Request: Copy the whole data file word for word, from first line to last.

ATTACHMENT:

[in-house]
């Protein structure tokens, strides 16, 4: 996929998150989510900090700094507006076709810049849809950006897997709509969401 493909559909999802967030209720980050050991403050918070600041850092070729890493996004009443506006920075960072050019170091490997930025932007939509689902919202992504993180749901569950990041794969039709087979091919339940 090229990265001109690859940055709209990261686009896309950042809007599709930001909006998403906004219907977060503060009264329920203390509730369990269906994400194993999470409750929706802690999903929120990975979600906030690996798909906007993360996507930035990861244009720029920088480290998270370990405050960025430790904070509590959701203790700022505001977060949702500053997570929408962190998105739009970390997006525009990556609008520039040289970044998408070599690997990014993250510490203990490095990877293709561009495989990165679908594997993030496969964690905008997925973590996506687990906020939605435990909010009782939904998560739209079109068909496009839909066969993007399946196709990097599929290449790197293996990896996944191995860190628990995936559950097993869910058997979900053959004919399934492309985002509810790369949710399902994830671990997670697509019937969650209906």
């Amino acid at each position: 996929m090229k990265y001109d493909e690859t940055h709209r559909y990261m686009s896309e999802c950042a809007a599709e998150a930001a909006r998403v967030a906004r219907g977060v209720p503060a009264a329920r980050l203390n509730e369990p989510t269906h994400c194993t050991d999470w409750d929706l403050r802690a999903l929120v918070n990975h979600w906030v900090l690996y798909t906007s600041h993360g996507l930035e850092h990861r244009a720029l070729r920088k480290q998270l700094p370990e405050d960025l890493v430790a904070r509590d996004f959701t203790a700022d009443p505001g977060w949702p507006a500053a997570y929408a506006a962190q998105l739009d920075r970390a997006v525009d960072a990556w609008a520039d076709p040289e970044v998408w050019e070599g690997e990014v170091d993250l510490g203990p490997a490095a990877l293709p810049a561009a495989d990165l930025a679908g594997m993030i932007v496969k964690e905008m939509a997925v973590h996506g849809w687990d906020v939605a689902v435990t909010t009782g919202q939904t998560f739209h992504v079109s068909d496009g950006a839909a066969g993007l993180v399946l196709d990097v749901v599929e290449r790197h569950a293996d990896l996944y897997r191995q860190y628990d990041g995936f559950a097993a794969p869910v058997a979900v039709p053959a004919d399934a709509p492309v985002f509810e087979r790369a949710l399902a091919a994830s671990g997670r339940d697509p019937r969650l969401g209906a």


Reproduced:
[in-house]
């Protein structure tokens, strides 16, 4: 996929998150989510900090700094507006076709810049849809950006897997709509969401 493909559909999802967030209720980050050991403050918070600041850092070729890493996004009443506006920075960072050019170091490997930025932007939509689902919202992504993180749901569950990041794969039709087979091919339940 090229990265001109690859940055709209990261686009896309950042809007599709930001909006998403906004219907977060503060009264329920203390509730369990269906994400194993999470409750929706802690999903929120990975979600906030690996798909906007993360996507930035990861244009720029920088480290998270370990405050960025430790904070509590959701203790700022505001977060949702500053997570929408962190998105739009970390997006525009990556609008520039040289970044998408070599690997990014993250510490203990490095990877293709561009495989990165679908594997993030496969964690905008997925973590996506687990906020939605435990909010009782939904998560739209079109068909496009839909066969993007399946196709990097599929290449790197293996990896996944191995860190628990995936559950097993869910058997979900053959004919399934492309985002509810790369949710399902994830671990997670697509019937969650209906």
């Amino acid at each position: 996929m090229k990265y001109d493909e690859t940055h709209r559909y990261m686009s896309e999802c950042a809007a599709e998150a930001a909006r998403v967030a906004r219907g977060v209720p503060a009264a329920r980050l203390n509730e369990p989510t269906h994400c194993t050991d999470w409750d929706l403050r802690a999903l929120v918070n990975h979600w906030v900090l690996y798909t906007s600041h993360g996507l930035e850092h990861r244009a720029l070729r920088k480290q998270l700094p370990e405050d960025l890493v430790a904070r509590d996004f959701t203790a700022d009443p505001g977060w949702p507006a500053a997570y929408a506006a962190q998105l739009d920075r970390a997006v525009d960072a990556w609008a520039d076709p040289e970044v998408w050019e070599g690997e990014v170091d993250l510490g203990p490997a490095a990877l293709p810049a561009a495989d990165l930025a679908g594997m993030i932007v496969k964690e905008m939509a997925v973590h996506g849809w687990d906020v939605a689902v435990t909010t009782g919202q939904t998560f739209h992504v079109s068909d496009g950006a839909a066969g993007l993180v399946l196709d990097v749901v599929e290449r790197h569950a293996d990896l996944y897997r191995q860190y628990d990041g995936f559950a097993a794969p869910v058997a979900v039709p053959a004919d399934a709509p492309v985002f509810e087979r790369a949710l399902a091919a994830s671990g997670r339940d697509p019937r969650l969401g209906a």